Crown Princess Mary of Denmark has spoken out in favour of vaccinations, urging people everywhere to “save lives” and make immunisation a “lifelong responsibility."
The 45-year-old tackled the contentious topic in a World Health Organisation video, released ahead of this year’s annual European Immunisation Week.
"The effect of persistent rumours can cause some people to delay or decide against vaccination, but no rumour can be as compelling as the simple truth that vaccines save lives," she said in the video.
"Relatively few people living in the region today will ever experience firsthand the effects of polio, measles, mumps, congenital rubella syndrome, diphtheria, ptosis or tetanus.”
"Sometimes we take these achievements for granted, which makes celebrating European Immunisation Week even more important."
The mother-of-four, who wed Crown Prince Frederik of Denmark in 2004, goes on to label immunisation a “lifelong responsibility."
"Europeans tend not to associate death or illness from vaccine-preventable diseases with their own communities, unfortunately, such preventable tragedies are not as far from home as we might like to think. Recent outbreaks of measles remind us that vaccine-preventable diseases can affect people of all ages and that timely vaccination is a lifelong responsibility," the monarch said.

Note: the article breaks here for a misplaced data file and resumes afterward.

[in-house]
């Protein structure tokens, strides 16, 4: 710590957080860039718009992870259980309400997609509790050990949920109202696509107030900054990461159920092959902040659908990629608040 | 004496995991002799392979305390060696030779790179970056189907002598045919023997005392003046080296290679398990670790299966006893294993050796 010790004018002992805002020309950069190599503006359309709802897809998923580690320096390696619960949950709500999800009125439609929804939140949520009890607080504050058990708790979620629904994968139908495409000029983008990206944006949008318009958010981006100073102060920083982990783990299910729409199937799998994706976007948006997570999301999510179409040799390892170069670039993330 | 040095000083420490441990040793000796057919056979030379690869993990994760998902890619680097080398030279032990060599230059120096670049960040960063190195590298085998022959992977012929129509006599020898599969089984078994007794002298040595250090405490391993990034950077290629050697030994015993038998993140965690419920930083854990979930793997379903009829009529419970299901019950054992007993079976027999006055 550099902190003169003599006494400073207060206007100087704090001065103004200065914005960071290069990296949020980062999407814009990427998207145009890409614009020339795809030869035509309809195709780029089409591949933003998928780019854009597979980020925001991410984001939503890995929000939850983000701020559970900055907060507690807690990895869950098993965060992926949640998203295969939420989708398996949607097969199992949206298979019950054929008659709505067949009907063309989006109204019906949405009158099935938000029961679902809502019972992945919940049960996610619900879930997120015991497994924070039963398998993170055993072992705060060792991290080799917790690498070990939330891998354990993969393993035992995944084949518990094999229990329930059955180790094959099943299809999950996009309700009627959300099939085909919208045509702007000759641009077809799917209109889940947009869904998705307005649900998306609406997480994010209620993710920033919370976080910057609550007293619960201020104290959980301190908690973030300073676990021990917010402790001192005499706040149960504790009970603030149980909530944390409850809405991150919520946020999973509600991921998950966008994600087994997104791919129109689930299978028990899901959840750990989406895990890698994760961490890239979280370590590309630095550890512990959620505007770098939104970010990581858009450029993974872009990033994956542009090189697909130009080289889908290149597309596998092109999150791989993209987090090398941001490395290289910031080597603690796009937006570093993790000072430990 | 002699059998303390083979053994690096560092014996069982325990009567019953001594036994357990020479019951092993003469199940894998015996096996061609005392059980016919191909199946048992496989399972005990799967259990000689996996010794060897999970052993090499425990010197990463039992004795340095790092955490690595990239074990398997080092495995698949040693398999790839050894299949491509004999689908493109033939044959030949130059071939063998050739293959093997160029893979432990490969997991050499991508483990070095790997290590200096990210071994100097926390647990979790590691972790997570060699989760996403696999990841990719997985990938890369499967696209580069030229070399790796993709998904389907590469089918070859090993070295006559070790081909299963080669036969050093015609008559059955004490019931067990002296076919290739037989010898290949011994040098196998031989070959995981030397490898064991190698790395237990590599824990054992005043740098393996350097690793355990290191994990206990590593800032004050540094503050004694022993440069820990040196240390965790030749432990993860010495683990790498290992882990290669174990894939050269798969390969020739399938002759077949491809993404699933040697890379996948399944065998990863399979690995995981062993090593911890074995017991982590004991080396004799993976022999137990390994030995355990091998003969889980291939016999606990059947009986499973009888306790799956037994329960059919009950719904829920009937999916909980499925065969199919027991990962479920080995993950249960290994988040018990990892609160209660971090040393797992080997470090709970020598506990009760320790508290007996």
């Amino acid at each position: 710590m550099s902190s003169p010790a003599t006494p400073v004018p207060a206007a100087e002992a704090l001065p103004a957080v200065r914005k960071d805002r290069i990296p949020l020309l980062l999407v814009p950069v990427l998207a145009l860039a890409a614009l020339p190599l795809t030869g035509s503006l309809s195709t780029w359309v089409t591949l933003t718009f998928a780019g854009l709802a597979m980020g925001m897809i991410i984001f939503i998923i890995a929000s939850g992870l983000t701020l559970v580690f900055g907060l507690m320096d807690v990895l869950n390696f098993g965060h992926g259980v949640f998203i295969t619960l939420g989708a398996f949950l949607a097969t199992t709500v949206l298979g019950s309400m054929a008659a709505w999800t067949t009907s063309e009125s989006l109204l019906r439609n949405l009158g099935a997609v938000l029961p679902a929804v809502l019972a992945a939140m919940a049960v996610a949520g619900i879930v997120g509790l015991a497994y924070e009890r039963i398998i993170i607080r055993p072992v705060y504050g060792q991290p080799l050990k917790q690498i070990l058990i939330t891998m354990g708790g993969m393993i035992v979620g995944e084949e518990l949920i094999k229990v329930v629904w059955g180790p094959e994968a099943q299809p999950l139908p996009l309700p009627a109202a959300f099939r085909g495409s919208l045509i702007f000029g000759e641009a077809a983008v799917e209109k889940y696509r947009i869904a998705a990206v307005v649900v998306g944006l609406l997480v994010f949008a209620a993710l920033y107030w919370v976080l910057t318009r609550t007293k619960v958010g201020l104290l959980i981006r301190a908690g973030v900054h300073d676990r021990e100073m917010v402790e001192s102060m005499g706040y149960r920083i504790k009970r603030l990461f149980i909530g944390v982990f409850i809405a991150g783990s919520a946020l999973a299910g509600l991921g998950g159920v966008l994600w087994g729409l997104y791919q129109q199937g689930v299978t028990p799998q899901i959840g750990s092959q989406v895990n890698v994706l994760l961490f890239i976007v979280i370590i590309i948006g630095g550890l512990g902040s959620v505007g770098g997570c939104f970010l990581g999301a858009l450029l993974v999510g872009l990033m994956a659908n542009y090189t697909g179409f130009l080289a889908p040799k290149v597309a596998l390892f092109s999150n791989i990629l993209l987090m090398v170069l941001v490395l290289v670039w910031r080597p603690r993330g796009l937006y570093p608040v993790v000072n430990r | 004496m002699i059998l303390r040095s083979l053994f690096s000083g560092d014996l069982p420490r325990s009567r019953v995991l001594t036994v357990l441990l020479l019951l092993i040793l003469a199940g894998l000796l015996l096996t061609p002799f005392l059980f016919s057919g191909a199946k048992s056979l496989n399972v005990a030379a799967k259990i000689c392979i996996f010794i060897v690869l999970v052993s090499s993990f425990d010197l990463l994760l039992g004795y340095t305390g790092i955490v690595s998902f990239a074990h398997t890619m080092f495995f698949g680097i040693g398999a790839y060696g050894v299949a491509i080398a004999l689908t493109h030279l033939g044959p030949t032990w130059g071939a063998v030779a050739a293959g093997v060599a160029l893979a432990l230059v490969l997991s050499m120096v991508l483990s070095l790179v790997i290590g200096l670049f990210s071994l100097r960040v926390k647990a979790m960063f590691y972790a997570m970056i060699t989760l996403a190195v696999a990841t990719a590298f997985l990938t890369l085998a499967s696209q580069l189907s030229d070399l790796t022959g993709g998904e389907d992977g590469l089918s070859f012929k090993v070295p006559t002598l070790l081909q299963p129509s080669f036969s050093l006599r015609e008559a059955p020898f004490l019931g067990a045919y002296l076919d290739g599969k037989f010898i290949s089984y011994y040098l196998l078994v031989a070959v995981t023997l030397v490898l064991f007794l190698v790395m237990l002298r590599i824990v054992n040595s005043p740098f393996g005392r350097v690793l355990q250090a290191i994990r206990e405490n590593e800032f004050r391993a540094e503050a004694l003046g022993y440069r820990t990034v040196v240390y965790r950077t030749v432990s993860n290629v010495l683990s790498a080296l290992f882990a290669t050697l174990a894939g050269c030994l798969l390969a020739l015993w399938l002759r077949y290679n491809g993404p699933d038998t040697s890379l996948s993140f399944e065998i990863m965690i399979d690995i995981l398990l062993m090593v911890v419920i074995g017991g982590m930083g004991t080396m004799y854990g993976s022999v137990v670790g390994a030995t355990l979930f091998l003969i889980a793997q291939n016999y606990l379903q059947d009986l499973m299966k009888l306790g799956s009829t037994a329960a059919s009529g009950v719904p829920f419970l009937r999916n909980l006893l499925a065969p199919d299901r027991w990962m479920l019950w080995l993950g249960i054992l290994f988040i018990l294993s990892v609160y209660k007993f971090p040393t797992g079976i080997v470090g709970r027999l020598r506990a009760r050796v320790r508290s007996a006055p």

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"Every new case of cervical cancer is a reminder that action is urgently needed to educate parents and their children about the importance of vaccination in the teen years.”
"Every pneumonia death is a reminder that influenza kills and that the best defence is vaccination, especially for pregnant women, health workers and the elderly.”
"Just a few unvaccinated individuals in a community can expose everyone to potentially fatal diseases, including those too young or weak to be vaccinated," she said.
Princess Mary, who has been a patron of the WHO's Regional Office for Europe since 2005, concludes her message by advocating vigilance.
“We must remain vigilant,” she said. “It is difficult to accept a death from a vaccine preventable disease when we have the means to prevent it.”